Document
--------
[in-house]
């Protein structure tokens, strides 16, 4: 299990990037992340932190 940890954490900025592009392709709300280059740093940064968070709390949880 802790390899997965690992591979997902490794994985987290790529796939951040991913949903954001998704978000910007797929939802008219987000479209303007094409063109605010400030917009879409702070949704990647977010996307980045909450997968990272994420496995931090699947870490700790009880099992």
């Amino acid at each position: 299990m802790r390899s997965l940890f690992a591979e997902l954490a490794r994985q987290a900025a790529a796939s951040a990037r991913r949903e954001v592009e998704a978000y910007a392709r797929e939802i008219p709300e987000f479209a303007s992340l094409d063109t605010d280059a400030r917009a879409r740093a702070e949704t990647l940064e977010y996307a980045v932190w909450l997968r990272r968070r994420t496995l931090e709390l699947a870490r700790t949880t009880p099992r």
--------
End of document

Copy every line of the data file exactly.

[in-house]
């Protein structure tokens, strides 16, 4: 299990990037992340932190 940890954490900025592009392709709300280059740093940064968070709390949880 802790390899997965690992591979997902490794994985987290790529796939951040991913949903954001998704978000910007797929939802008219987000479209303007094409063109605010400030917009879409702070949704990647977010996307980045909450997968990272994420496995931090699947870490700790009880099992």
């Amino acid at each position: 299990m802790r390899s997965l940890f690992a591979e997902l954490a490794r994985q987290a900025a790529a796939s951040a990037r991913r949903e954001v592009e998704a978000y910007a392709r797929e939802i008219p709300e987000f479209a303007s992340l094409d063109t605010d280059a400030r917009a879409r740093a702070e949704t990647l940064e977010y996307a980045v932190w909450l997968r990272r968070r994420t496995l931090e709390l699947a870490r700790t949880t009880p099992r």